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SEE results 2024: Above 52 percent students ‘failed’. Who is to blame?

Observers say politicization of public school education, obsolete curriculum, pedagogy and evaluation methods are among the responsible factors.

Kathmandu: The National Examinations Board published the results of Secondary Education Examinations (SEE) conducted in April this year on Thursday. Out of 464,785 students who appeared in the SEE exam, 47.86 percent passed. A total of 242,092 students passed in the regular category and 186 secured 4 GPA.

A total of 52.14 percent of candidates who appeared in the examination obtained non-grade (NG), which is a euphemism for failed. Students obtaining NG (non-graded) in up to two subjects can take grade increment examinations to be conducted by the NEB next month. Those obtaining NG (non-graded) in more than two subjects will be able to take the examinations of those subjects only next year. 

SEE students must score at least 35 percent mark in the theoretical exams to qualify for higher studies.  Those who fail to do so will not be eligible to enroll in class 11. At the moment, more than 52 percent of NG students will not be eligible to enroll in grade 11. What does this indicate about our school education? What is failing our students?

Dinanath Sharma, former Education Minister of Nepal, said there are three main reasons behind this dismal SEE results. “There are defects on three fronts in our school education system,” said Sharma. “First is the curriculum which is not updated while the time and context has changed. We have been teaching the same curriculum designed around a decade ago.  Time has changed, people’s consciousness level and thinking pattern has changed but we still follow the same old curriculum.”  The second problem, according to him, is our pedagogy. “The teachers in schools are following the same old teaching methods they followed when they were appointed some 25 or 30 years ago. It does not mean they have become obsolete and they are not qualified. But they have not been updated and they have not been given proper training on pedagogy,” said the former minister. “The state has failed to appoint competent teachers in schools.  Students carry smartphones while many teachers even today do not know how to teach by using projectors.”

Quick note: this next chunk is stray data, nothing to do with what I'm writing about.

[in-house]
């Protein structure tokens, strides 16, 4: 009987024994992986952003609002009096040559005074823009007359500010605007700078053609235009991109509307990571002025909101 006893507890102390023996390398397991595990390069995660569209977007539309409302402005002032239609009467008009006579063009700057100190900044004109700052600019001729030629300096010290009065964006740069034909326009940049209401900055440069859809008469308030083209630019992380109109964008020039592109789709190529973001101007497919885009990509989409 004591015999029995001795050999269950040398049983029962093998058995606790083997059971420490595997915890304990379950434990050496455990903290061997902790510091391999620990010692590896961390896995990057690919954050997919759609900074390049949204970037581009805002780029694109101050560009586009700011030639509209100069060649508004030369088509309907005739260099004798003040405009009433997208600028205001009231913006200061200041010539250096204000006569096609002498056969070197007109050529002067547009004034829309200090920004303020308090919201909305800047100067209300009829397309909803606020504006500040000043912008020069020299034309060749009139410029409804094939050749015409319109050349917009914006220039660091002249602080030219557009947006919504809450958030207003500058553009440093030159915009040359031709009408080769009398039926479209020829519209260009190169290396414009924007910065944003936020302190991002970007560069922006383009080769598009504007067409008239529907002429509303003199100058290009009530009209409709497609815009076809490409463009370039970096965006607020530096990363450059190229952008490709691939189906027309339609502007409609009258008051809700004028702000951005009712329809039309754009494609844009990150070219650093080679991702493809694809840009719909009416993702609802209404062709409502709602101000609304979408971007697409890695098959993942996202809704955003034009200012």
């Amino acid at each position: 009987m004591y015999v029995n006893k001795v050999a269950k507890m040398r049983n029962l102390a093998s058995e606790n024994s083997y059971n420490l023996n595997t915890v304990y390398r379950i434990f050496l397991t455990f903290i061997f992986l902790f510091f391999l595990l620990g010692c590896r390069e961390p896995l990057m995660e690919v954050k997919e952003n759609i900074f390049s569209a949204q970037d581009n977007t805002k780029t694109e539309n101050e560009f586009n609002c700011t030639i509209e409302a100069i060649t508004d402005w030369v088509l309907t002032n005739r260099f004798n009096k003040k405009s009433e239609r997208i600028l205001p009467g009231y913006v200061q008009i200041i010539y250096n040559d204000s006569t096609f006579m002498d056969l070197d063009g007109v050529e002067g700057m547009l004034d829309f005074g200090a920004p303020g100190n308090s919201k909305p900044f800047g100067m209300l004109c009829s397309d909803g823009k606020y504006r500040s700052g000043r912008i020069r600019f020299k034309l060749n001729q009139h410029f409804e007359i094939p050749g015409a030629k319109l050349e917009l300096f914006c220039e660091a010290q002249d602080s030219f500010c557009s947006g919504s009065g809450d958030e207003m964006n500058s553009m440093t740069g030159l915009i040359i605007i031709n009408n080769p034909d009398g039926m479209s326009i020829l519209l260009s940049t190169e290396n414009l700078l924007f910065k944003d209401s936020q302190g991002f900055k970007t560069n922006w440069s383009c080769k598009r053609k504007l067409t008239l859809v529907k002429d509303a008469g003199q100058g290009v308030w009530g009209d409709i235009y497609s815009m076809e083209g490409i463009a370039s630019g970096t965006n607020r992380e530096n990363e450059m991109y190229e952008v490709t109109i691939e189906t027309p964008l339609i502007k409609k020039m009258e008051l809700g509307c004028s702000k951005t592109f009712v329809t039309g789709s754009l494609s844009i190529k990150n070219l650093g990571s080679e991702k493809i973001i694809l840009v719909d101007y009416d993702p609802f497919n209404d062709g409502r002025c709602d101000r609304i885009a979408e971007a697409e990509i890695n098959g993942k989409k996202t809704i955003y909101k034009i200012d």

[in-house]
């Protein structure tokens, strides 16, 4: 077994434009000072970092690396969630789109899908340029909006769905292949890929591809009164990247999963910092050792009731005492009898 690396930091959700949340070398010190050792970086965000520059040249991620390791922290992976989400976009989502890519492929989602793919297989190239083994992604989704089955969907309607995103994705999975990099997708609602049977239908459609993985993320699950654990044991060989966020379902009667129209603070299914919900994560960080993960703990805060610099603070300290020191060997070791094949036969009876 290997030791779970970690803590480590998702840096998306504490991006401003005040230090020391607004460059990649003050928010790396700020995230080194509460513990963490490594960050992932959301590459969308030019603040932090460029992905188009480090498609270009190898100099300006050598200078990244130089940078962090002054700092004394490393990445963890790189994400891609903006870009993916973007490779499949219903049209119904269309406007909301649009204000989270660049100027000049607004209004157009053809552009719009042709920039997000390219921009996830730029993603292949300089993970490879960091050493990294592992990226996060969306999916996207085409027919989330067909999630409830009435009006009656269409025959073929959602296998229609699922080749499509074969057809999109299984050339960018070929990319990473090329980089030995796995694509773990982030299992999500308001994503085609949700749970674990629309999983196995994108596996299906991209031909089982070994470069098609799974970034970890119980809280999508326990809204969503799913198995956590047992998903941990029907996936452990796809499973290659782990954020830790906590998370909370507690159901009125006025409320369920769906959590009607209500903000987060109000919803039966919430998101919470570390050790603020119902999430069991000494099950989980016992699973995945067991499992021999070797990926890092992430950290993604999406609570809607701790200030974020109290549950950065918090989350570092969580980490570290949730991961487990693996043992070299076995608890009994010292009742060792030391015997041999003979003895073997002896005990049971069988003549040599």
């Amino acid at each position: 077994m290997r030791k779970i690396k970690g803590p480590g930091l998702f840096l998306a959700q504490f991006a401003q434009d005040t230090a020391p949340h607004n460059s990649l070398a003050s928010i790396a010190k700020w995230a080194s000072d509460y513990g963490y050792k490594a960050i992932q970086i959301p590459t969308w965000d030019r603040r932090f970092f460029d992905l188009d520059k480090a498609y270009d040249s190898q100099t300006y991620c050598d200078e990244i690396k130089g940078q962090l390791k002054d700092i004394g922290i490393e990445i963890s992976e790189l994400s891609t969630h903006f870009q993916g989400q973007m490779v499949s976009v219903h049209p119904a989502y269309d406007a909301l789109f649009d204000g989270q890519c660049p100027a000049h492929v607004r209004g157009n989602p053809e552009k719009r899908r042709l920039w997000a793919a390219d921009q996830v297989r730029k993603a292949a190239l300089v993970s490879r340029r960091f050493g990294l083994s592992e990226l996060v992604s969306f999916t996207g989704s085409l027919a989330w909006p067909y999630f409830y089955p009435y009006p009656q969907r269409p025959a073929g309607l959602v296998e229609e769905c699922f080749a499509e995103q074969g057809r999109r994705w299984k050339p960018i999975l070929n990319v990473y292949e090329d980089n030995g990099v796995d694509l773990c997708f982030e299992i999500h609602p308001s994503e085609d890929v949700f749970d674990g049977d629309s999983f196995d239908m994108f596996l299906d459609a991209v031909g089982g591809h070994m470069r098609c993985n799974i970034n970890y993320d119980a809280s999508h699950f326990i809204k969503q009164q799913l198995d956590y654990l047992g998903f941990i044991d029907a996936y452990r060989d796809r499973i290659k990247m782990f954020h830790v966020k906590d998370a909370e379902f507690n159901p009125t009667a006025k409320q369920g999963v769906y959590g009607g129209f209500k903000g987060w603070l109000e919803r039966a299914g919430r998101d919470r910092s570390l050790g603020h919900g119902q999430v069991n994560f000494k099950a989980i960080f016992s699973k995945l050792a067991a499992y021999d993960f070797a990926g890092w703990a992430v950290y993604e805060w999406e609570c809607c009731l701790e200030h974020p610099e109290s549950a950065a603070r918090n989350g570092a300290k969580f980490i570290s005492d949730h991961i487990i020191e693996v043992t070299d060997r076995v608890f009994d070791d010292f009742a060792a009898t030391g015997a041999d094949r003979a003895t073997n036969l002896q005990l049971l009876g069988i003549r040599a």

Dinanath Sharma

The third problem, he said, is about the evaluation system we have been following. “How the students in the 60s were evaluated is the same as we evaluate our students today. This has to change.”  “These are the problems and we cannot expect to have better results unless we initiate reforms on these three fronts.   More than 50 percent of students failing in grade 10 is an extremely serious matter and we need to be really serious about addressing this issue right from today,” said Sharma.

Prem Thapa, lecturer of Buddhism in the Central Department of Buddhist Studies in Tribhuvan University, says that the real problem is politicization in public schools. “I am sure that the majority of the non-graded students are from public schools. And we have to understand why public schools are not doing well,” said Thapa.  

Prem Thapa

“Public school teachers have the tendency of being loyal to the respective parties they are affiliated with rather than being loyal to their duty of teaching.  When attempts to prevent teachers from being involved in political activities are made the political parties and the teachers associated with the political parties oppose it,” said Thapa.  “Frankly, the teachers in public schools are not so passionate about teaching, they are passionate about politics.” According to him, the second reason is that once a teacher becomes permanent, nobody can remove him from the job in public schools. “Once permanent, the teacher also thinks he does not need to innovate himself, learn more and keep updated with the changing pedagogy, curriculum and technology.”

“Unless this changes,” said Thapa, “it would be stupid to expect better results next year and years that follow.”